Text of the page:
Bishop O'Connell and priests in attendance chant the "Salve Regina" as Father Morris' urn is brought forth from St. James Church.
Bishop O'Connell and priests in attendance chant the "Salve Regina" as Father Morris' urn is brought forth from St. James Church.

Trinitarian Father Thomas Morris, the pastor of Incarnation-St. James Parish, Ewing, who died suddenly Nov. 2, was remembered as being a priest with “the heart of a good shepherd.” 

“We all bid a prayerful farewell to someone we all loved,” Trinitarian Father James Day said in the homily he preached during the Nov. 7 Mass of Christian Burial that was celebrated for his friend and fellow Trinitarian confrere.  

Bishop David M. O'Connell, C.M., was principal celebrant of the Mass. Concelebrating priests included several from the Trenton Diocese – Msgr. Thomas Mullelly, episcopal vicar for clergy and consecrated life and director of seminarians; Father Michael Hall, pastor of St. Gregory the Great Parish, Hamilton Square, and director of the diocesan Office of Worship, and Father John Butler, pastor of St. Michael Parish, West End – as well as priests from Father Morris' community, the Order of the Most Holy Trinity, and members  of the Oblates of St. Francis de Sales.  

“Heartbreak doesn’t capture the moment,” Bishop O’Connell said, as he looked upon the congregation who had come to pay their last respects. Along with members of Father Morris’ family, the congregants largely represented the two parishes where Father Morris had served as pastor – St. Ann Parish, Bristol, Pa., and Incarnation-St. James Parish.  

“As we come together to say goodbye to a wonderful, good priest, pastor, brother, family member and friend, I invite you to pray with me to almighty God that he might receive his soul,” Bishop O’Connell said. 

In his homily, Father Day spent time reflecting on highlights of Father Morris’ life and priestly ministry. 

“Whenever we ask the Catholic faithful about the qualities they would expect to be visible of a good and holy priest, there are many different answers,” Father Day said, noting that people indicate they want someone who is a good leader, organized, articulate, open to suggestion and criticisms, and wants to continue educating himself in his ministry. 

And while these are important answers, “once we get beyond these very broad human qualities, it quickly becomes clear that a priest in the Catholic Church is all that and so much more,” said Father Day, recalling that he first encountered Father Morris in 1978. Then-Brother Tom had just entered the Trinitarian’s house of formation in Hyattsville, Md., and Father Day was the formation director. 

“All of us – on both sides of this altar rail – are looking for priests who are holy men who believe in prayer and the celebration of Sacraments with reverence and care,” Father Day said.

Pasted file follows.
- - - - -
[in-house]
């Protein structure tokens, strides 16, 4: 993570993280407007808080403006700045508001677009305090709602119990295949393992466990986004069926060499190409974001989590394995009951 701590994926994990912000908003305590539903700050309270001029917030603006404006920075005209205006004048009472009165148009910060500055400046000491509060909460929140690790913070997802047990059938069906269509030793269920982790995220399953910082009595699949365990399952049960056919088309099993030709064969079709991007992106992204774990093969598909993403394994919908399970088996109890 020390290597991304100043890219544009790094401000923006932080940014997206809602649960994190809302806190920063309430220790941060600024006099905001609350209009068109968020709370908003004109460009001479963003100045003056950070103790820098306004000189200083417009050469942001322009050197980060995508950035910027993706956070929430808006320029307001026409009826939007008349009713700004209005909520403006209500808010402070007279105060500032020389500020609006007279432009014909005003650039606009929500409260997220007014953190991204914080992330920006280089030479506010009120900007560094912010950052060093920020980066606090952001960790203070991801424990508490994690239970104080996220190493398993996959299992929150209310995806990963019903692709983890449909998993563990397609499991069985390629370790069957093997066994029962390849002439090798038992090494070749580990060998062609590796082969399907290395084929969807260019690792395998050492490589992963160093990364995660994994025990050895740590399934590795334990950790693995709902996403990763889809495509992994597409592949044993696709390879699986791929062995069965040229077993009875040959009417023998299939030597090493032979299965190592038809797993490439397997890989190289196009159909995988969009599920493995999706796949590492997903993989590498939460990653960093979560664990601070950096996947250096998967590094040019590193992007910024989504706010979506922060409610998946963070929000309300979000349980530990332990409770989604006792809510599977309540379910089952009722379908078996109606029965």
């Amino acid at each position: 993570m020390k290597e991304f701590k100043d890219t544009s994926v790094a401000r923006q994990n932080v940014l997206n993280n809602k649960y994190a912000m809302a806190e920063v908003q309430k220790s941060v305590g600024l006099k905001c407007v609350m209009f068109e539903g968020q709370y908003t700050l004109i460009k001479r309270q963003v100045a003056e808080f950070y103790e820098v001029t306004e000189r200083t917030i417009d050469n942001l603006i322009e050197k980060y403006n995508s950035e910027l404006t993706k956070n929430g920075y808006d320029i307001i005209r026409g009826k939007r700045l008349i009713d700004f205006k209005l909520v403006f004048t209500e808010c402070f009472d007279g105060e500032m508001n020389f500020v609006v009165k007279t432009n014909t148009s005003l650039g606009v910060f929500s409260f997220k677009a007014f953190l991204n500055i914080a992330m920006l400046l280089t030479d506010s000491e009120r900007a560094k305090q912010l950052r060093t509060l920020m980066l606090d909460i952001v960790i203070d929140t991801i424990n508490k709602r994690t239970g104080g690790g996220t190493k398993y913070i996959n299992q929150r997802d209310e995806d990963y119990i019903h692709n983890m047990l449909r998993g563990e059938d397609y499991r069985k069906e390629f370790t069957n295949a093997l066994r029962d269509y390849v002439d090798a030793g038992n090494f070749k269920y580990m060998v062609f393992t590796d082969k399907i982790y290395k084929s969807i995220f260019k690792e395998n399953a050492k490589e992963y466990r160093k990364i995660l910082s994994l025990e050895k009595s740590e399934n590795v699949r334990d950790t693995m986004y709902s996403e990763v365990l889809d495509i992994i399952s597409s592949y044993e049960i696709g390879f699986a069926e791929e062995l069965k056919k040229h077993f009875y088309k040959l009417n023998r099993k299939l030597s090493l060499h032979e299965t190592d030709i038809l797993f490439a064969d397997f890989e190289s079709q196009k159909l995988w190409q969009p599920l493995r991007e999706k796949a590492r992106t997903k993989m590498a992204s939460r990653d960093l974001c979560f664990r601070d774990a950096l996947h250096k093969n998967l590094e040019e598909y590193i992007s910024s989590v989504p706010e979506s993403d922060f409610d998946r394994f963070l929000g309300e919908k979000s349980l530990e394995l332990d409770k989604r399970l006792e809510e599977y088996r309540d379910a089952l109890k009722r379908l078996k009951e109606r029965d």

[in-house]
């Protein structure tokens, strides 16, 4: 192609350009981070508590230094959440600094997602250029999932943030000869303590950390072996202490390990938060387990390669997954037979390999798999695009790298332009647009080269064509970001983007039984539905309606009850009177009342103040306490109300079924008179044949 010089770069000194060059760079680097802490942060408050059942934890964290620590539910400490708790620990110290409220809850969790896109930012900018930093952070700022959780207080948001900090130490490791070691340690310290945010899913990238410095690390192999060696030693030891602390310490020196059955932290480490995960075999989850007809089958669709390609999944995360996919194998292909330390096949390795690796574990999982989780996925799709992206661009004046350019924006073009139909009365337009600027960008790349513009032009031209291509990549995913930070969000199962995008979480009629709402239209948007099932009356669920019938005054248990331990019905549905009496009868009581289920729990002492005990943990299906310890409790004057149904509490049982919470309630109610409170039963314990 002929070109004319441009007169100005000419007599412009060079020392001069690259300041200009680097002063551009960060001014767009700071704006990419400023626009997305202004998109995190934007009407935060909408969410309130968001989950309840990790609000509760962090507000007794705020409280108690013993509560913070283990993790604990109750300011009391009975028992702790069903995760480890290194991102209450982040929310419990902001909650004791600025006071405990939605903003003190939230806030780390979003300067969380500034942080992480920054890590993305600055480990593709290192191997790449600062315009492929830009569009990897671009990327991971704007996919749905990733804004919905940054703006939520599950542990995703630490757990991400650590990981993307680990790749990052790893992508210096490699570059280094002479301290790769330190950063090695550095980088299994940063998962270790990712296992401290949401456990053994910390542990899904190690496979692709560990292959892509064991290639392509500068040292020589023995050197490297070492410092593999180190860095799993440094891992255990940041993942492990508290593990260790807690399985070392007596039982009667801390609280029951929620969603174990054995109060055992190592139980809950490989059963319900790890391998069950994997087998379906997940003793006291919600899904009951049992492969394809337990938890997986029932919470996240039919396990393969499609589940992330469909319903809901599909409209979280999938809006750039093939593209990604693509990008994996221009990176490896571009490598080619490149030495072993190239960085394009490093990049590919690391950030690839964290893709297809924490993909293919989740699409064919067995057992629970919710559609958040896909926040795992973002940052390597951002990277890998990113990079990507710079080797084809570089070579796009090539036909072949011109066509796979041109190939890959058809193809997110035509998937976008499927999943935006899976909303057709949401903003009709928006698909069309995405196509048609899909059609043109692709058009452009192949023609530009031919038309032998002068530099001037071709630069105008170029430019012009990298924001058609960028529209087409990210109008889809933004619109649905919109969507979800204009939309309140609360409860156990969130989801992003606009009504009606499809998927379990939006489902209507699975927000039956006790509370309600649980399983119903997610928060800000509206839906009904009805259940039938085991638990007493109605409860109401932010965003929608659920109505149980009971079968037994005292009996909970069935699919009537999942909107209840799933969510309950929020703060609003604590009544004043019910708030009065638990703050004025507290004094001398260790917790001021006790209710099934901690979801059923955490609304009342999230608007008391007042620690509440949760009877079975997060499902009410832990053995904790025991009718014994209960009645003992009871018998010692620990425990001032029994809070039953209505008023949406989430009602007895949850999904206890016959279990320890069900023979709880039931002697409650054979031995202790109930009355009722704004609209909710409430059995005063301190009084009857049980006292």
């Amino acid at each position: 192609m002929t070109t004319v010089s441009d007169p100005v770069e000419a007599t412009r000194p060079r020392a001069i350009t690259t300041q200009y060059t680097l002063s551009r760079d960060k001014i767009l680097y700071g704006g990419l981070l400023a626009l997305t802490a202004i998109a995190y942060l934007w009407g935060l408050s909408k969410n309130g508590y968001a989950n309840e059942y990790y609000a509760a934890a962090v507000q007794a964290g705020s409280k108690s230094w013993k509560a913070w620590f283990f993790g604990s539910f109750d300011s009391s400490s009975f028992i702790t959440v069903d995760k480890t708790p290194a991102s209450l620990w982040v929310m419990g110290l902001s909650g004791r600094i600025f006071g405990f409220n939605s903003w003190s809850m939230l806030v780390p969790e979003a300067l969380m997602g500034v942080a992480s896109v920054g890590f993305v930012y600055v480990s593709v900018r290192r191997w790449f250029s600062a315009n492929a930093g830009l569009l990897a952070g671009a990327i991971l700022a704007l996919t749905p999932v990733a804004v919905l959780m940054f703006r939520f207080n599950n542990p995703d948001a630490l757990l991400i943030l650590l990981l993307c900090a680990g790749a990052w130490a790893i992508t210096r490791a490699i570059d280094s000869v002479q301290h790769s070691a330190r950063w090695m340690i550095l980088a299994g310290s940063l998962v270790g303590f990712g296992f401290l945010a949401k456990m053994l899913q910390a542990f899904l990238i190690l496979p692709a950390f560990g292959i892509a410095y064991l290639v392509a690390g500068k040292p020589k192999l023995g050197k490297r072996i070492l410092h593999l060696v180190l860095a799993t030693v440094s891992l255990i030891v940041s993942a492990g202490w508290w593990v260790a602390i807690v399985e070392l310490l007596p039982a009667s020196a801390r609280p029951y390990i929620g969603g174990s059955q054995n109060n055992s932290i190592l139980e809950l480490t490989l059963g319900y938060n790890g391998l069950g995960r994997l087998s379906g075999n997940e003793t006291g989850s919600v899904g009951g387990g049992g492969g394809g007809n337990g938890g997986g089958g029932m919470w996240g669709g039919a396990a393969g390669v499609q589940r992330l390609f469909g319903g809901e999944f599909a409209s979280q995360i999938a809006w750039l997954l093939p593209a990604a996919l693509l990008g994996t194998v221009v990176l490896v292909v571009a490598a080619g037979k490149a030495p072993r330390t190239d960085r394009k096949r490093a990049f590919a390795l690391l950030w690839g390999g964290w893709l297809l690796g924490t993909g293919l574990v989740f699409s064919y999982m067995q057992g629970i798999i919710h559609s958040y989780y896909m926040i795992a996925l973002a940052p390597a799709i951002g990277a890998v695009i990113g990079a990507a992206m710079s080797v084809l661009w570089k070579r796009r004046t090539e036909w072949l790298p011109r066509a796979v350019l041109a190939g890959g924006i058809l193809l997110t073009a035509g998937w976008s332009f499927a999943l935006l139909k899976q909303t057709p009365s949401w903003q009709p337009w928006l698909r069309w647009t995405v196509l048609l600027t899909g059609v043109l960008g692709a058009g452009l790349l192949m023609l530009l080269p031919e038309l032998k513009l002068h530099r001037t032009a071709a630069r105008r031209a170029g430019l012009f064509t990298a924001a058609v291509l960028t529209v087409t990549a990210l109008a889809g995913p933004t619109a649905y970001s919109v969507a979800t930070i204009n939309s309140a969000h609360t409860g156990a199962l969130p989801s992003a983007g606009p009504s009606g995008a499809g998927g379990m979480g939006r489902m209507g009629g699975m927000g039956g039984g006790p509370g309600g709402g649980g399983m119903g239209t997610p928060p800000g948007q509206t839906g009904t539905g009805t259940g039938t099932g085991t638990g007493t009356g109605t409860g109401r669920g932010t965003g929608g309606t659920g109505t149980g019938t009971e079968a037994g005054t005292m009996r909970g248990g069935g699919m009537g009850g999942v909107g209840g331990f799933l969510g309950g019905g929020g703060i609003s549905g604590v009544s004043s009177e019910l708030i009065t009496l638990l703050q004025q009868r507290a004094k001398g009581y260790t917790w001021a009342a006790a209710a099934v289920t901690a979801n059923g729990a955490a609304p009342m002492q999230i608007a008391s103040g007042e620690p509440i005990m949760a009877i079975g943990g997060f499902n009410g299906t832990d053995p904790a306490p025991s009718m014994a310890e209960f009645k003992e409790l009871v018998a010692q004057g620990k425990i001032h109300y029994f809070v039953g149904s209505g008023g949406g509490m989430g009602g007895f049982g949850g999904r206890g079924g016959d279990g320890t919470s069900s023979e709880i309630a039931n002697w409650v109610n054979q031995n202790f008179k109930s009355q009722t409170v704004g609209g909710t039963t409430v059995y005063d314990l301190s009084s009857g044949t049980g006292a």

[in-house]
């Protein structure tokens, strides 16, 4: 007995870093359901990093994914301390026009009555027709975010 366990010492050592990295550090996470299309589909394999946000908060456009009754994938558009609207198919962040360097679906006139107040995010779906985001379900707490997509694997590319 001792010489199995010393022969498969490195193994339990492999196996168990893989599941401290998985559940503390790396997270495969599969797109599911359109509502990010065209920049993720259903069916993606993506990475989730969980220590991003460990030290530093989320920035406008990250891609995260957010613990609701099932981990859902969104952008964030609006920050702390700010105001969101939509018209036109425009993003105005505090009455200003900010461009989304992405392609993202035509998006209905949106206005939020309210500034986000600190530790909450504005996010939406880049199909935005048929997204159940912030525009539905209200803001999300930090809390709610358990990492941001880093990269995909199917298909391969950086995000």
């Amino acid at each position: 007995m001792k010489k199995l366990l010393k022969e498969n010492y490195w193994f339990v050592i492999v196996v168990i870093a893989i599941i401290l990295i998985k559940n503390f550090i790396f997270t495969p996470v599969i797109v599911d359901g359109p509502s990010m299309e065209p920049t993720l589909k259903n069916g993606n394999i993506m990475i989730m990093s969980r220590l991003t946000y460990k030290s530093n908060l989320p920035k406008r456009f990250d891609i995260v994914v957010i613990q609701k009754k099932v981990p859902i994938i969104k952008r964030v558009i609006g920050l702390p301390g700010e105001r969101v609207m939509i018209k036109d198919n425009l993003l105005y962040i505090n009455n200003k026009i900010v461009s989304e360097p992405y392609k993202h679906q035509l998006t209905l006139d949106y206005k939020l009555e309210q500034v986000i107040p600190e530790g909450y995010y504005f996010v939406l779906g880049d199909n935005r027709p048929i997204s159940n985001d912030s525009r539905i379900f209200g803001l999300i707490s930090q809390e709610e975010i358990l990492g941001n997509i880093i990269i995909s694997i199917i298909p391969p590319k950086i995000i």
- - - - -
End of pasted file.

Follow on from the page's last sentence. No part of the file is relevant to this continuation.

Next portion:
“We want connected men who are willing to sit and listen and console, compassionate men who understand the suffering first in their own life and then in the lives of others. We always want a skillful preacher who can sift through all the superfluous words and thoughts that come out of other people’s minds and mouths and then be able to zero in on the core message that we are communicating or that the Church is proclaiming. 

“I believe we saw all of that and more in the life and ministry of Trinitarian Father Thomas Morris,” said Father Day.  

Father Day spoke on a number of Father Morris’ characteristics, including his ability to identify with and minister to the suffering “because he knew about personal suffering.”

Father Morris battled health concerns during his life, including diabetes – which resulted in him having his leg amputated and needing to wear a prosthesis.

“We had a man in our midst who showed us the power of using our human skills and joining them to the grace of Jesus to bring about great things for the Church and the [Trinitarian] order,” Father Day said.

At the end of Mass, Trinitarian Father Albert Anuszewski, the provincial for the Trinitarians, extended appreciation to the many people who were sources of encouragement to Father Morris, including Bishop O’Connell. Noting that the Bishop and Father Morris shared similar health matters, Father Anuszewski said, “You encouraged him and he encouraged you.”

To Father Morris’ family, Father Anuszewski said, “Thank you for loving him and helping him to be the priest he was.” 

Father Anuszewski concluded his remarks by presenting Father Morris’ sister with the Trinitarian cross that her brother always wore around his neck.